Advent builds anticipation for the holidays Activity: Preparation rituals in the house included baking cookies and building the train village.

November 28, 1998|By Jacques Kelly

IT'S BEEN A GLORIOUS Baltimore fall and I'm still savoring the golden weather. No, my Christmas tree will not be up in a few days. Leave that chore for the obsessives. I've got another three weeks.

I love to procrastinate, but this character default has nothing to do with what needs to be done. I celebrate Christmas on Dec. 25 and the days afterward, not before.

Outside of the Christian church there isn't too much talk about the season that begins tomorrow. It is the first of four Sundays in Advent, a term derived from the Latin verb "to come to." It's a time when "the faithful are admonished to prepare themselves worthily to celebrate the anniversary of the Lord's coming into the world," according to the definition listed in my ancient edition of the Catholic Encyclopedia.

It is also one of my favorite times of the year, a short span of time when the hours of daylight grow more precious and the stars and the moon seem to glow more brightly. Is it my imagination, but is the late fall evening sky the darkest indigo we ever see? I often stand at the corner of 27th and St. Paul and look to the west, toward Druid Hill Park and the graceful temple dome in the twilight distance.

I am a devotee of the Advent preparation ritual I experienced as a child and try to keep going as an adult. It isn't difficult, but is occasionally harried.

It begins in a couple days. I think back to the very first sound of this three-week busy time, when my grandmother Lily Rose walked into the front bedroom and took the picture of the Sacred Heart of Jesus off the wall. The picture hid the wall safe, a 1915 device where the household records were stored.

Her fingers worked the combination (it was no snap) on the safe's dial. Those little metallic pings were the signal the Christmas season had started.

Among the stored papers was a crumbling recipe for fruit cake, a complicated recipe that was written out twice. One was in Victorian script rendered in brown ink. The other was typed sometime before Teddy Roosevelt was in the White House. Both copies had tears and blots and I think my grandmother studied both and then worked out a consensus.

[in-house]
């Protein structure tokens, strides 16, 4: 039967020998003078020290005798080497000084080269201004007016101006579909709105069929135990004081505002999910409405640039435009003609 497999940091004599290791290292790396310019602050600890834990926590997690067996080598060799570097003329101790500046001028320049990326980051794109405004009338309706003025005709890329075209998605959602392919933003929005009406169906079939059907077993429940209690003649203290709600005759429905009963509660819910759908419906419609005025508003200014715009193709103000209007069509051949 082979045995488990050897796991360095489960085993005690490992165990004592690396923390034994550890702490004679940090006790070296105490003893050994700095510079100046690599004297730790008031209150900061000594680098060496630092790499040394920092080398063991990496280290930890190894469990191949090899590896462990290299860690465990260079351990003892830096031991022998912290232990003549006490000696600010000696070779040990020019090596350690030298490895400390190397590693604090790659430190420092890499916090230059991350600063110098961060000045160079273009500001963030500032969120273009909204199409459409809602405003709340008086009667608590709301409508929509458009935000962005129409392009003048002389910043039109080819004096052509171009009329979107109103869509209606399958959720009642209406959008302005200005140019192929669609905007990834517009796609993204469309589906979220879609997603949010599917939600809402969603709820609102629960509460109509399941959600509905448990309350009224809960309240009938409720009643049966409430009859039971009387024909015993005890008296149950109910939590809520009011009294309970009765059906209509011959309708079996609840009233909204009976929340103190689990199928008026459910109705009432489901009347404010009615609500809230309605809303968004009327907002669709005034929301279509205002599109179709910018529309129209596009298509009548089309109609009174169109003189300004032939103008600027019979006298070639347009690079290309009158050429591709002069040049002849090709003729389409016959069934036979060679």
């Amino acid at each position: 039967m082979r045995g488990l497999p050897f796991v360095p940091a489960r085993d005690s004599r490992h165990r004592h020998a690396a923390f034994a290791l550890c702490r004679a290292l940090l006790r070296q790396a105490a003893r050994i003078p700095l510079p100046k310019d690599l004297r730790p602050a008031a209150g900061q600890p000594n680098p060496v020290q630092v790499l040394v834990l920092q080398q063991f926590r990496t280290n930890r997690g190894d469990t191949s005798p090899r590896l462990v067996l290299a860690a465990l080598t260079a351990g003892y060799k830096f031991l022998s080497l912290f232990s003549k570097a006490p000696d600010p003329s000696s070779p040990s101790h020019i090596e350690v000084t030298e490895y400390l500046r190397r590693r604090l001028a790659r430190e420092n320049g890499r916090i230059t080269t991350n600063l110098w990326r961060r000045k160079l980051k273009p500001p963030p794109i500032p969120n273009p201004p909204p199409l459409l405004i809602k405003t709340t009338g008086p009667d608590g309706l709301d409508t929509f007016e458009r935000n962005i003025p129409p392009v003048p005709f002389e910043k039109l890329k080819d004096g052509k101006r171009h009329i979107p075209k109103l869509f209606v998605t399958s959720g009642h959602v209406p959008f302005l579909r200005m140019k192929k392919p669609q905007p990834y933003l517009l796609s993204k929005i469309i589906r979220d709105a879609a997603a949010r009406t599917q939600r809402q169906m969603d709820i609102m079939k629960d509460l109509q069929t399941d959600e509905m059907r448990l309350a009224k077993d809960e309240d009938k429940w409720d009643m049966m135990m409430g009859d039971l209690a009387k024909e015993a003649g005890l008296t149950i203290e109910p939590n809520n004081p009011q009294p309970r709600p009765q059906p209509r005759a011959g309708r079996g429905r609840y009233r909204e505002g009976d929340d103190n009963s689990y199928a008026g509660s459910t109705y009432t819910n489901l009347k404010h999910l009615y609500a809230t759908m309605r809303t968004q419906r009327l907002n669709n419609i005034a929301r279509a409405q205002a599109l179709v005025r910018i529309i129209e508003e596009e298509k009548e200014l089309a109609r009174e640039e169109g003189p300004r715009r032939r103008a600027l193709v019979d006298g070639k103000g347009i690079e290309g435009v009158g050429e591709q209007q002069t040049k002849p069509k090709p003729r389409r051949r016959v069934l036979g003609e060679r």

My grandmother and her sister chattered about this ancient formula, its eccentricities and the length of time it took in the oven. They chuckled at some of its archaic measurements -- the gill of French brandy. Then they complained about the price of nut meats.

The fruit cake was the first of the baked goods they set aside for consumption after Dec. 25. The second order of business was cookie production. They made but one model, one style, as good as any I've ever tasted. It was a long, thin butter-nutmeg-vanilla strip issued from a metal gun with a crank handle. They made hundreds so we could eat hundreds.

The cookies were stored in in the cellar in stoneware crocks. Then the other cakes followed -- the Christmas pound, the chocolate, orange and coconut.

The kitchen, ever filled with the bright daytime sunlight that a south-facing room gets this time of year, was but one of the places of pre-Christmas work.

The cellar, with the purring furnace, was another. It was strictly off limits to the eyes of the children in the house. There, my father, grandfather and uncle worked away. They dislodged the wooden Christmas garden platforms stored near the hot water heater and went to work. They opened the cupboards filled with barns, celluloid roosters and speckled mountain paper. They unwrapped orange-and-blue Lionel train boxes. They uncoiled wire. They sprinkled green sawdust.

They were building the miniature village so beloved by Baltimoreans.

The anticipation was everything -- even though I couldn't see their work, I could hear the banging and sound of the electric saws and drill presses. I could hear the vocal eruptions when a hammer hit a thumb instead of a two-by-four.

I could smell the scent of pine wood being cut into the forms that held up the mountain paper. It was all a pre-Christmas tease and a delightful one at that.

There was no visible display of the holiday. No lights. No wreaths. No parties. But in its own warm way, this rush of #F concerted household activity was just as much a party as the big day itself.

Pub Date: 11/28/98

Baltimore Sun Articles
Please note the green-lined linked article text has been applied commercially without any involvement from our newsroom editors, reporters or any other editorial staff.